Angered by an article she read on the internet a year ago, the outwardly unassuming former midwife reacted with a Facebook outburst in which she said all immigrants should be poisoned on arrival in Austria.
She said the comment was “spontaneous”, written in the heat of the moment.
But in the eyes of the law it could have amounted to the criminal offence of “incitement to hatred and violence”.
“The police summoned me and said I didn't have the right to write that,” says Ms H, adding: “I thought it wouldn't go any further than that”.
However, the Austrian authorities are trying to crack down on hate speech online, a phenomenon which countries across Europe are trying to grapple with — not least ahead of May's European elections.
Since the end of 2017, several Austrian jurisdictions — including Vienna — have been trying to fight online abuse through a pilot programme called “Dialogue instead of hate” (“Dialog statt Hass”).
Instead of taking cases to court, prosecutors can now refer offenders to the programme, which aims to cultivate media literacy and respectful behaviour online.
The programme consists of a six-month course of 15 modules, covering topics such as disinformation, human rights, the workings of Facebook's news feed algorithm and dissecting tabloid headlines.
The aim is to show participants how to “express one's point of view without denigrating others,” explains Nikolaus Tsekas, head of the Vienna branch of Neustart, the crime prevention and rehabilitation NGO behind the course.
The initiative comes amid rising international concern over the conduct of political campaigns online.
In Austria the far-right Freedom Party (FPOe), the junior party in the governing coalition, has been accused by the opposition and by rights activists of stoking tensions with hostile rhetoric towards immigrants and asylum seekers.
The anti-racist NGO SOS Mitmensch has collated 20 messages from FPOe officials in the space of a year which could be considered Islamophobic.
The instructors at Neustart says those messages embolden others to repeat the same language.
“We often see people who say: 'Politicians say it, why can't I?',” says Tsekas.
Last November, a local FPOe politician was himself sent on an online course run by Neustart after a racist, homophobic Facebook post.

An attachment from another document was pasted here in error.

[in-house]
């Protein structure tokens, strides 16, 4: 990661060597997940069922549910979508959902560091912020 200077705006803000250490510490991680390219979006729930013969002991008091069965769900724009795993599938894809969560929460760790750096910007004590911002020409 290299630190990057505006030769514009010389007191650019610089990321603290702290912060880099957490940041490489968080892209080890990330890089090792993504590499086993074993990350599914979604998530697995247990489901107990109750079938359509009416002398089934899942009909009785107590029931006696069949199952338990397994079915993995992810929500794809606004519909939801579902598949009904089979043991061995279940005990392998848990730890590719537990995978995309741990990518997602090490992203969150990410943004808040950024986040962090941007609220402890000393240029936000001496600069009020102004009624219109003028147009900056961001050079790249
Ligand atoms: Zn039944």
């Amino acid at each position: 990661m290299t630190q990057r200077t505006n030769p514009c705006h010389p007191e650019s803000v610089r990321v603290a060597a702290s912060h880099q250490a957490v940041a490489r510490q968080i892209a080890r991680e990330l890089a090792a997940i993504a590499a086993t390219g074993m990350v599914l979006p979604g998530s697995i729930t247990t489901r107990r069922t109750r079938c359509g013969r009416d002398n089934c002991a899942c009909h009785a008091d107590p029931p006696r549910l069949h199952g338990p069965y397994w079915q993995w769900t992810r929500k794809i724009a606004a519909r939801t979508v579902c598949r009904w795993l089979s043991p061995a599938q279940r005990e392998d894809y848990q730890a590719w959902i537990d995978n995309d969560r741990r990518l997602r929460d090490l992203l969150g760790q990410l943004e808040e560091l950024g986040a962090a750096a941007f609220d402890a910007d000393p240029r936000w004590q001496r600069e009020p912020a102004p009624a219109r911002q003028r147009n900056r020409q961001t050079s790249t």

– No brainwashing –
Along with homophobic comments, use of racist and Islamophobic language leads to the vast majority of referrals to Neustart so far.
Most of those sent for training are men between the ages of 40 and 60 and the first steps are often tricky.
Speaking to AFP at her fifth session, Ms H was still of the belief that “there's no freedom of speech, we don't have the right to say what we think”.
Her adviser Wioletta Ruehrer says this a typical reaction.
Her work with Ms H will consist primarily of “understanding her life story, her fears, seeing whether she herself has ever been discriminated against”.
In this way she hopes to create empathy for the targets of abusive language.
Another Neustart client tells of how he was a reluctant participant at the beginning of the course but ended up wanting further sessions.
“My opinions, my points of view haven't changed,” says the voluble middle-aged Viennese man.
“But the conversations with the advisor were interesting, they made me reflect and I understand how some language can be degrading,” he adds.
The advisor in question, Dana Pajkovic, explains that “it was new for him to be confronted with different opinions”.
The client says that since the training he has learnt to “take a step back from the articles.
“I don't get carried away with the titles, I say to myself: 'They're trying to wind you up again!'”
“Taking the time to recognise these difference, to listen to these people, is crucial,” says Tsekas.
“The idea isn't to transform FPOe voters into left-wing activists.”
But the programme has a long way to go — despite the torrent of abusive comments posted online, “Dialogue instead of hate” only dealt with 73 cases in 2018.
It will be rolled out across Austria this summer.
The government is also considering making it mandatory for big internet platforms to register users to prevent anonymous hate postings — although both of the clients who spoke to AFP posted under their own names.